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Aspen Produce stays the course for year-round shipping of potatoes

CENTER, CO — Describing 2010-11 as a good year for Aspen Produce and sister company, Ponderosa Partnership farm, Farm and Operations Manager Jed Ellithorpe said on Aug. 15 the Center, CO, shed was running both 2010-11 San Luis Valley spuds and new crop potatoes out of northern Colorado.

“We have had plenty of potatoes,” Mr. Ellithorpe said of Aspen’s 12-month program, noting that overall the valley had experienced a short crop.

Shipments of the 2011-12 crop for Aspen were set to start Aug. 29 with early varieties.

“The bulk of the crop will be coming in a little later,” he added.

Aspen markets a full mix of yellows, red and russets with volume heavy to Norkotahs, and Mr. Ellithorpe said that while production will be similar this year to last, the farm has cut back somewhat in potato acreage due to rotation and also to water concerns. A cooler spring also affected the crop in parts of the area, he said.

“But basically we’ll have the same [overall] supplies,” he said.

In addition to its own farming operation, Aspen markets for about a dozen outside growers. While most grow standard varieties, a few are working with newer spud varieties, and Mr. Ellithorpe said last year he expected the 2011 volume to be between 10-15 percent of those new potatoes.

The operation includes a greenhouse breeding program through Gunnels Farms, and last season the program had four varieties in development. Commercial production was begun this year, with new labeling now in the works.

Mr. Ellithorpe said the breeders are focused on taste quality, and if a retailer, foodservice customer or distributor requests an exclusive variety with specific qualities, the breeder is able to provide it.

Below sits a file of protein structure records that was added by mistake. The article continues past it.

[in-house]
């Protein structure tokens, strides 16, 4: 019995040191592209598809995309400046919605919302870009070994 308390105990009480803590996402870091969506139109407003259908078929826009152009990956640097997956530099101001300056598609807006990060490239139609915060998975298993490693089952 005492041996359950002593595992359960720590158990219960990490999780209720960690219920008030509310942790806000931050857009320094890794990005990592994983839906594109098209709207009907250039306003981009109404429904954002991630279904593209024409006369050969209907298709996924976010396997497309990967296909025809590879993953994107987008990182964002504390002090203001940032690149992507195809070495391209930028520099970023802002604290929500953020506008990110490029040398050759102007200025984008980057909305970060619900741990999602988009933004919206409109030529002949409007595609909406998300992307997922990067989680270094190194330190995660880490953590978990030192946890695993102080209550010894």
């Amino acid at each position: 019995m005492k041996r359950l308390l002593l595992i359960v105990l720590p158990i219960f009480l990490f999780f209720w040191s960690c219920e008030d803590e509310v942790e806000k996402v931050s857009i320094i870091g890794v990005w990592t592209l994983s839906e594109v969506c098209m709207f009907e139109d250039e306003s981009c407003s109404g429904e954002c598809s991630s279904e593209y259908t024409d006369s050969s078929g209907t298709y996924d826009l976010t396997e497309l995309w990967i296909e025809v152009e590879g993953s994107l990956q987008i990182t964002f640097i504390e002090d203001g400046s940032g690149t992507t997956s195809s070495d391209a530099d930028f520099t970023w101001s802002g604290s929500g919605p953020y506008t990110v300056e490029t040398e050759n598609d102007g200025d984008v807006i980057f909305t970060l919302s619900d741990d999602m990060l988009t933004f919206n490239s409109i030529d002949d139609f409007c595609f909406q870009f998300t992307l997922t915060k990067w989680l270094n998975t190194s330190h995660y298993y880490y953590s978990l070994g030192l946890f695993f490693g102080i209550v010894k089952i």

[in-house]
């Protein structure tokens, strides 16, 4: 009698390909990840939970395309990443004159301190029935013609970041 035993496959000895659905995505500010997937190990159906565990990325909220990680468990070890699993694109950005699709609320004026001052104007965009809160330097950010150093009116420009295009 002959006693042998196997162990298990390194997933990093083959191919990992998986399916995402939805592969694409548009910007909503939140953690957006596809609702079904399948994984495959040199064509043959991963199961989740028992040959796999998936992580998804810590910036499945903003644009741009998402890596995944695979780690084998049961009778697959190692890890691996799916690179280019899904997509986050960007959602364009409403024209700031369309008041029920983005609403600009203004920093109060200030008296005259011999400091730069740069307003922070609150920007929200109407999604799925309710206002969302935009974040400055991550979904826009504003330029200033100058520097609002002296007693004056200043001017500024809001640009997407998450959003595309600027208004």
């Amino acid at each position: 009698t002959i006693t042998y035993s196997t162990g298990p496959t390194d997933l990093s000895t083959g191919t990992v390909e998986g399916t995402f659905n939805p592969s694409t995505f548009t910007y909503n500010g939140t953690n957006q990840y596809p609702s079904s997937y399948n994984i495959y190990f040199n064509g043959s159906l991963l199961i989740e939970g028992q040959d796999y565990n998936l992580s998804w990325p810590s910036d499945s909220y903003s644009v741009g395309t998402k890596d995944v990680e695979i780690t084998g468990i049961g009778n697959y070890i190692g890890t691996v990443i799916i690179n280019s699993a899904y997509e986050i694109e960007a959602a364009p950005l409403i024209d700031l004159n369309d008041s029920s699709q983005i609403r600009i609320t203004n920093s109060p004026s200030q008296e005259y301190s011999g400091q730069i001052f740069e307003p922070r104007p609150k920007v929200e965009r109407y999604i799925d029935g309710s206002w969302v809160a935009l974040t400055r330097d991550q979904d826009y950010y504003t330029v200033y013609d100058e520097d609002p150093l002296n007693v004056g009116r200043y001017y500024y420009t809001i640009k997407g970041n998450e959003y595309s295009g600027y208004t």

Similarly, research is being conducted to find which varieties work best for the individual market segments, i.e., colored varieties for salad processors and bakers for foodservice.

Strict control is maintained over the varieties throughout the growing, handling and packing, and quality control is paramount. All partners are certified through GHP and GAP.

Concomitant to the research and development advancements within the operation has been a swing toward new technology and use of social media at Aspen Produce.

Michele Peterson and Ryan Haynie, newer sales agents at the company who represent a younger generation of produce marketers, are facile in changing technology and social networking and complement the experience of Aspen veterans Dwayne Weyers and Rick Ellithorpe.

Mr. Haynie is also fluent in Spanish, and Mexico is a good market for Aspen.

“We expect demand to pick up and fully anticipate increased volume,” Jed Ellithorpe said. “They’re prepared and ready to do it at that end, too.”

Also new to the Aspen team is packingshed foreman Troy Lawson, who came aboard this year, Mr. Ellithorpe said.

The shed offers a range of packs, including 3-, 5-, 10-,

15-, 20- and 25-pound mesh bags as well as several sizes of poly. Fifty-pound paper, carton or burlap packing and special bins are also available.